Without doubt, the United States is in the process of an economic transformation, and middle class workers in the United States have endured a tough period over the last couple of decades. Real median household income, though up sharply over the last year, is still below its pre-recession high in 2007 and below the previous peak in 1999. Manufacturing workers have been particularly hard hit, with employment in the sector down 29 percent since 2000. Service sector employment, on the other hand, is up, which suggests the United States is going through a structural shift, largely driven by productivity improvements in manufacturing that allow more goods to be produced by fewer workers. Trade, though a much smaller driver than technology, pushes in the same direction, accelerating this structural shift toward higher-skilled service jobs. Researchers from Ball State University recently found that 87 percent of manufacturing job losses in the period from 2000 to 2010 were caused by productivity increases, while 13 percent were linked to trade. These transformations are positive for the overall economy, but clearly tough on those workers that have the skills to fill the jobs of yesterday rather than the jobs of tomorrow.
The United States has for many years administered Trade Adjustment Assistance in order to assist workers whose jobs and industries have faced increased import competition, but it is a small program with limited success. Given the size of the challenge to train and retrain the U.S. workforce so that it is prepared for the jobs of the 21st Century, a much broader, whole of government strategy is urgently needed. It is no longer sufficient to provide assistance to workers who have lost their jobs due to imports from other countries. Instead we need to face the fact that the structural shift in the U.S. economy requires an economic adjustment program, a more holistic take on smoothing the negative effects on American workers that takes into account the multiple dimensions of the transformation.
Mexican foreign direct investment in the United States has nearly doubled since 2007, and businesses supported by Mexican investment in the United States directly employ more than 123,000 workers. These investments impact all fifty states and include a diverse group of industries, from construction and mining to television and financial services. Grupo Bimbo, for example, which is the world’s largest baking company and is Mexican-owned, operates over 70 bakeries and employs 27,000 people in the United States, managing well-known brands like Sara Lee and Entenmann’s. Even the U.S. auto industry, which has been the subject of much attention for recent announcements of major investments
in Mexico, receives significant Mexican investment. Nemak, which supplies one-quarter of all light vehicles in the world with aluminum engine components, and Rassini, a top global producer of brakes and suspensions, run factories in Kentucky, Michigan, Ohio and Tennessee.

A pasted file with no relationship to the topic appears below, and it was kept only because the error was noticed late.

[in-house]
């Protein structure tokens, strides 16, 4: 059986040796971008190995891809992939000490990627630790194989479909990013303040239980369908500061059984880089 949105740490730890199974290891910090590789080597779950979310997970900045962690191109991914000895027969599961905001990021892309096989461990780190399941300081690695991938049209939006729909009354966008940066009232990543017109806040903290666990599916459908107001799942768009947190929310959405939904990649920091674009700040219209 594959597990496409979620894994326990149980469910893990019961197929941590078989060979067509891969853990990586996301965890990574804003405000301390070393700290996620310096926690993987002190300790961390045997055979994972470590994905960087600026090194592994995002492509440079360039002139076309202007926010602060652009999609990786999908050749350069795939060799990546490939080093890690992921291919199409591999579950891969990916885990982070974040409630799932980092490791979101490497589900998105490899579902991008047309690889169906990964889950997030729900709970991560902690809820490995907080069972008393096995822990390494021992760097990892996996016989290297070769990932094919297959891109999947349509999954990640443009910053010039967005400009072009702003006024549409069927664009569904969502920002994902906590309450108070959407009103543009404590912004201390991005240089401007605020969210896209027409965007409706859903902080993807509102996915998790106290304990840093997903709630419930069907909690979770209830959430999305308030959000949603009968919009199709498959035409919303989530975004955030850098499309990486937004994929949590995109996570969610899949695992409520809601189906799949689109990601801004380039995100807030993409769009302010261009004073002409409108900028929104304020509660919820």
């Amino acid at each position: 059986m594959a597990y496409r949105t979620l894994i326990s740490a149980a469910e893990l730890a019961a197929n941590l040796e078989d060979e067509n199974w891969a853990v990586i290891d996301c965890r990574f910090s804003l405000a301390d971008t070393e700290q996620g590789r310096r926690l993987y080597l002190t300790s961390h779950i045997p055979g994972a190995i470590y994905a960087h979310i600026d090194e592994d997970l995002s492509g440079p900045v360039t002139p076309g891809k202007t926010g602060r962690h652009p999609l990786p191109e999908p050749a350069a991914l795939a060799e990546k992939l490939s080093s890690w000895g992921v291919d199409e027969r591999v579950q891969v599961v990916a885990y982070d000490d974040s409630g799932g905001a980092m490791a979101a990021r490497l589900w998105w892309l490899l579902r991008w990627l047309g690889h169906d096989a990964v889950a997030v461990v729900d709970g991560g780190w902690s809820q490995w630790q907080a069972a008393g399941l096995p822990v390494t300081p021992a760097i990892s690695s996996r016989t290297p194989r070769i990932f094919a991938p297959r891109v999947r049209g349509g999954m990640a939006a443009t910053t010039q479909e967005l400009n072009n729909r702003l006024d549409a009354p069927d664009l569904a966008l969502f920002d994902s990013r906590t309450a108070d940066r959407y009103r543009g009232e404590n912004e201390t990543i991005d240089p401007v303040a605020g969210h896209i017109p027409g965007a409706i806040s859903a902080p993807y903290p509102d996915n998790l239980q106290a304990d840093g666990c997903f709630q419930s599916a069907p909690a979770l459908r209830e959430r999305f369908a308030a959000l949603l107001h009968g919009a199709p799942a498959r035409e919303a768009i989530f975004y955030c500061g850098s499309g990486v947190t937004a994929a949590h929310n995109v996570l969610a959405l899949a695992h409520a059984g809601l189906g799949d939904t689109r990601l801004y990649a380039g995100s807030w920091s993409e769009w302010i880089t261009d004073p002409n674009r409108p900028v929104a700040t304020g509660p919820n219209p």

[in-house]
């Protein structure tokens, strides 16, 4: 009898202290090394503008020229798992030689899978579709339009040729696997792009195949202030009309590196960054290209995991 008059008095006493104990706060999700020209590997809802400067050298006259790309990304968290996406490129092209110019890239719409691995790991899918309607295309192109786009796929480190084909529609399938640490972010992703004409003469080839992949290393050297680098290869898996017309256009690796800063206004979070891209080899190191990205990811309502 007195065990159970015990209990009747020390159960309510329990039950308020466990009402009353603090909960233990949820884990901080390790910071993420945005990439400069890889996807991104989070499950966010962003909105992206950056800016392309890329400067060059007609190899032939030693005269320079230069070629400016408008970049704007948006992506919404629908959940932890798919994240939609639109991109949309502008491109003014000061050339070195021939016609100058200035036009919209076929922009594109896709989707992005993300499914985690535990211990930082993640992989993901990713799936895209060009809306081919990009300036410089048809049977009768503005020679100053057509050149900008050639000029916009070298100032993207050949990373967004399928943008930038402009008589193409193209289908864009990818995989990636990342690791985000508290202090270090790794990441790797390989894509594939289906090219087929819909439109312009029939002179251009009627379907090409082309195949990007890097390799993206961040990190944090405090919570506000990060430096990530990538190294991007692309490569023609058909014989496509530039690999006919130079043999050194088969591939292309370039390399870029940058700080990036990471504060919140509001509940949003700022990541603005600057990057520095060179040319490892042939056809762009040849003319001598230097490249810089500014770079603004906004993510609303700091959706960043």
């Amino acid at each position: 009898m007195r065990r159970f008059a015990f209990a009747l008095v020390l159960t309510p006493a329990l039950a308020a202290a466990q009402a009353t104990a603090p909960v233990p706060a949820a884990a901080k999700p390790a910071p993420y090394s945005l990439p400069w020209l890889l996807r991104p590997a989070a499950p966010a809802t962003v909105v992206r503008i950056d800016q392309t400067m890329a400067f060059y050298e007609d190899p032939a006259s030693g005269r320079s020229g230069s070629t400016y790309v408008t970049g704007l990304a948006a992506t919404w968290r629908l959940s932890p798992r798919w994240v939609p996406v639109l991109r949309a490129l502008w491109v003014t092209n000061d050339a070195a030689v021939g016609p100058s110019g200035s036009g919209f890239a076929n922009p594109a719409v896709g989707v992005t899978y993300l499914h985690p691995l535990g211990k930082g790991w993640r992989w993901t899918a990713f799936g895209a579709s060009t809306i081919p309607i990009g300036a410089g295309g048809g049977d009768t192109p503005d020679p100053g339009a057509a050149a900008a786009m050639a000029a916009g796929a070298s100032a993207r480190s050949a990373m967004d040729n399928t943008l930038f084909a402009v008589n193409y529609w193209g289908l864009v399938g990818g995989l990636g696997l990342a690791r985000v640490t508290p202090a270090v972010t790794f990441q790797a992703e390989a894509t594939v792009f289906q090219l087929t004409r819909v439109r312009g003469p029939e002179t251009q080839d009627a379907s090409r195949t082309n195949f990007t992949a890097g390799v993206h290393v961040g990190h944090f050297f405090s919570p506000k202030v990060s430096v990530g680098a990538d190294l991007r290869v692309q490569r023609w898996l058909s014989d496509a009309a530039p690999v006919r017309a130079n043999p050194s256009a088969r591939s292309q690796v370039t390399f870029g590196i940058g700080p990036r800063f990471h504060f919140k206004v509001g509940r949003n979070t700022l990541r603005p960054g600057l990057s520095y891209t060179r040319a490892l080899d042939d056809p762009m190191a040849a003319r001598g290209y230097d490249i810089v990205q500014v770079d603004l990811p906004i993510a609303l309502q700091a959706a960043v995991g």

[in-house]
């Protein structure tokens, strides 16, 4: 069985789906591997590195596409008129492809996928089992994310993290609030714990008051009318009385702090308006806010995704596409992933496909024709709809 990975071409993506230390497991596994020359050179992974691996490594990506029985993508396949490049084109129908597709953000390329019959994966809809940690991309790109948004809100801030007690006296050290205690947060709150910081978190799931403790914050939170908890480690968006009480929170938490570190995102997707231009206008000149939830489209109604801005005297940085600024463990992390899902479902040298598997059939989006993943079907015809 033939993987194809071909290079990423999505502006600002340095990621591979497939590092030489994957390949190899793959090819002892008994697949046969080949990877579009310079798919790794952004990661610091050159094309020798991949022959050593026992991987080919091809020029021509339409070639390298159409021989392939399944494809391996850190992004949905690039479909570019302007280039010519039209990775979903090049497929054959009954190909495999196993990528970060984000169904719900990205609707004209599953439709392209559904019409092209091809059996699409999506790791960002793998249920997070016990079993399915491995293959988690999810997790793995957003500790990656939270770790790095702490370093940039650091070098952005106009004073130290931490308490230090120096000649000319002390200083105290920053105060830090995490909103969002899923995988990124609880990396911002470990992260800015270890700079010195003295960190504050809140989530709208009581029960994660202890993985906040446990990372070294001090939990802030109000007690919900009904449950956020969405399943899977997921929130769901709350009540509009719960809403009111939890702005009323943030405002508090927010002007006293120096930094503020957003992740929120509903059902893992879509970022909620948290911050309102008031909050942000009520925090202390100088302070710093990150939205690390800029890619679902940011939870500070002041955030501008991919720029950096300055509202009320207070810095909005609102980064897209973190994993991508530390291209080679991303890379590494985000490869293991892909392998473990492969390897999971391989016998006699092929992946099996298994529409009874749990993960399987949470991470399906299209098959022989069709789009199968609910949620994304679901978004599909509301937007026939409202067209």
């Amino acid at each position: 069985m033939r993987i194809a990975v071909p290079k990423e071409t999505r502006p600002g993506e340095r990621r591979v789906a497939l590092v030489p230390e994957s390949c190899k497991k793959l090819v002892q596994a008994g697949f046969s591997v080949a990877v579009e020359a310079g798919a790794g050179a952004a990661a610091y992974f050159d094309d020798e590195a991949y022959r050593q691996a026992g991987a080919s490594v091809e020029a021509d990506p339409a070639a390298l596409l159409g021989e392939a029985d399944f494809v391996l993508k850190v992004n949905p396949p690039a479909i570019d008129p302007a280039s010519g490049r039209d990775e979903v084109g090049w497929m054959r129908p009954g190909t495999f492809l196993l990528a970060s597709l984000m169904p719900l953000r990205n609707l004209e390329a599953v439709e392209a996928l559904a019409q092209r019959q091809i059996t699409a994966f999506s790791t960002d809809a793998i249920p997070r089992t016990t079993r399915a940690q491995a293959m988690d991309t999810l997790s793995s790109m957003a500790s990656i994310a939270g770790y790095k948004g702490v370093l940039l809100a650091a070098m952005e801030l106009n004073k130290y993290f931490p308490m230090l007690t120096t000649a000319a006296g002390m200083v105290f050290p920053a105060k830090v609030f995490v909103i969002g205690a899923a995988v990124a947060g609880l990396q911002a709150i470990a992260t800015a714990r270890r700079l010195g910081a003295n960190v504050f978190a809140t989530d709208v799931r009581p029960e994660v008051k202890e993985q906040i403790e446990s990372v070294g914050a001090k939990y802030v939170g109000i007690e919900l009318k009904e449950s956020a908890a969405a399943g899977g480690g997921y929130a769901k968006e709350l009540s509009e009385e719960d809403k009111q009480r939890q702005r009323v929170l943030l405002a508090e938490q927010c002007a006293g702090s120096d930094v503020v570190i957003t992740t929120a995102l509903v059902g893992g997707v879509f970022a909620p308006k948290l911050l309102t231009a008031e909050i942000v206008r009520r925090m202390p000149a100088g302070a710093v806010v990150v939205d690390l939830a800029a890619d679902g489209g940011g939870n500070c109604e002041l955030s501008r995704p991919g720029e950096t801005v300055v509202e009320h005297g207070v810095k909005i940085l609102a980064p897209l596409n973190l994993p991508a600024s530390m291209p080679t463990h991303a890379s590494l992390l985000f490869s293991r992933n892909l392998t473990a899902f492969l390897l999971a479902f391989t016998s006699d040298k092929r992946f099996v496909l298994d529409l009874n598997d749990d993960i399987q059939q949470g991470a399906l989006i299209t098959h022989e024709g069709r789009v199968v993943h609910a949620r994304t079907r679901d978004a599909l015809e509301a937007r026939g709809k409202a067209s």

To be sure, there are times when firms close their factories in the United States and move to Mexico. However, there is strong evidence that investment by U.S. firms in Mexico is more often associated with job growth in their U.S. operations than with job losses. Theodore Moran and Lindsay Oldenski have analyzed U.S.-Mexico trade and investment data from 1990 to 2009, and find that on average a ten percent increase in employment at U.S. companies’ operations in Mexico leads to a 1.3 percent increase in the size of their workforce in the United States, a 1.7 percent increase in exports from the United States, and a 4.1 percent increase in U.S. research and design spending. There is also evidence that the jobs created in the U.S. due to this phenomenon require higher skill levels, reinforcing the need for worker training and re-training to benefit from this transition and qualify for these higher-paying positions.
At the core, the question is whether the United States and Mexico are better conceived as competitors or partners. Without doubt, there are some elements of the relationship that are zero-sum, but our profound ties, ranging from cross-border supply chains to migration to cooperation to prevent terrorist attacks, mean that at the deepest level the United States and Mexico truly are partners. Millions of American workers already benefit from the relationship. With the right approach by decision-makers on both sides of the border, those benefits can be expanded and extended to millions more. The United States and Mexico depend on each other more than ever for our economic well-being and competitiveness. We will sink or swim together in the global economy.
To view the full report, click here.